IMG_8287GR16Mykonos

Cultural Charters: Mykonos

In last month’s column, I covered the amazing mix of cultures that have called the Dalmatian Coast home over the centuries. Croatia cruising is like a smorgasbord of intertwined centuries, and the islands are a movie set. A little farther south, though, you’ve also got Greece, ...read more

cookinglead

Cruising: No Oven? No Worries

Many cruising boats, especially smaller ones, don’t have a conventional oven. But that doesn’t mean that you can’t have all the baked foods you want, from bread to brownies to breakfast rolls to casseroles and even a roast chicken. All it takes is the right bit of gear and a ...read more

TOTW_PromoSite

SAIL's Tip of the Week

Presented by Vetus-Maxwell. Got a tip? Send it to sailmail@sailmagazine.com Take no chances  This is my stern with the engine running slowly in gear against the lines. We all know that when we’re charging batteries this lets the engine warm up thoroughly. However, I have a ...read more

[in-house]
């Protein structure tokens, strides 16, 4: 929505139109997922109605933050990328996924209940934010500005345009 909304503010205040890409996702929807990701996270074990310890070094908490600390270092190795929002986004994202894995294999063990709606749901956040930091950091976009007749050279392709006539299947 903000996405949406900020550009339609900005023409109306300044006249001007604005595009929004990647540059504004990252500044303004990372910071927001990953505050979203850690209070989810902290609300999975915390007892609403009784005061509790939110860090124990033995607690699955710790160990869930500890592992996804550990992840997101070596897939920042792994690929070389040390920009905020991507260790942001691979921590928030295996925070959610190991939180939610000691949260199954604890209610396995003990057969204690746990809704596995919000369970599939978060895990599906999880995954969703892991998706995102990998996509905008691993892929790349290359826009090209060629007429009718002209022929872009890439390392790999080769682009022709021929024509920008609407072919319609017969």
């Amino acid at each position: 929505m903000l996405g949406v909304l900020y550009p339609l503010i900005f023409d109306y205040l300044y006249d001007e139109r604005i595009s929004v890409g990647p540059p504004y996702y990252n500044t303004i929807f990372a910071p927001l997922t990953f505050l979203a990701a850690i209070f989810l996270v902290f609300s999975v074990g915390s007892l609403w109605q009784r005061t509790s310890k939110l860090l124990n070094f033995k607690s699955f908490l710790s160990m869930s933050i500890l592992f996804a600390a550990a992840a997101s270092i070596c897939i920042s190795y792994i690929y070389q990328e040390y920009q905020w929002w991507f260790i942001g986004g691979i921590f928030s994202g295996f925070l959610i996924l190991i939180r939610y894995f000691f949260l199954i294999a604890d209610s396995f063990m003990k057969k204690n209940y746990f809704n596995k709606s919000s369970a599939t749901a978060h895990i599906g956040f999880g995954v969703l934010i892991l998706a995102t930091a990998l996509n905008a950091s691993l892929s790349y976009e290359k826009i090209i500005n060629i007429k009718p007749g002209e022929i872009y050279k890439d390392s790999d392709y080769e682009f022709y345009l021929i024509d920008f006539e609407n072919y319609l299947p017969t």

ZK-Seaboot-900

Gear: Zhik’s Seaboot 900

A Better Sea Boot Following up on its successful ZK Seaboot 800, Zhik’s Seaboot 900 was created in partnership with team AkzoNobel and Dongfeng Race Team, the latter the overall winner of the 2017-18 Volvo Ocean Race. Designed for serious, long-distance offshore racers and ...read more

01-LEAD-FP-Astrea-42-Gilles-martin-rajet---Navigation

Switching to Solar Offshore

No sensible bluewater sailor would consider setting off on a long cruise these days without some means of generating power other than by burning fossil fuels. The good news is that solar energy is becoming less expensive by the day, making it an obvious answer for providing the ...read more

190812-Tiwal-Video-600x

Video: Tiwal Cup 2019

Who says you need a superyacht to have fun? It would be hard to imagine having a better time on the water than these sailors recently did racing aboard a fleet of Tiwal inflatable sloops. ...read more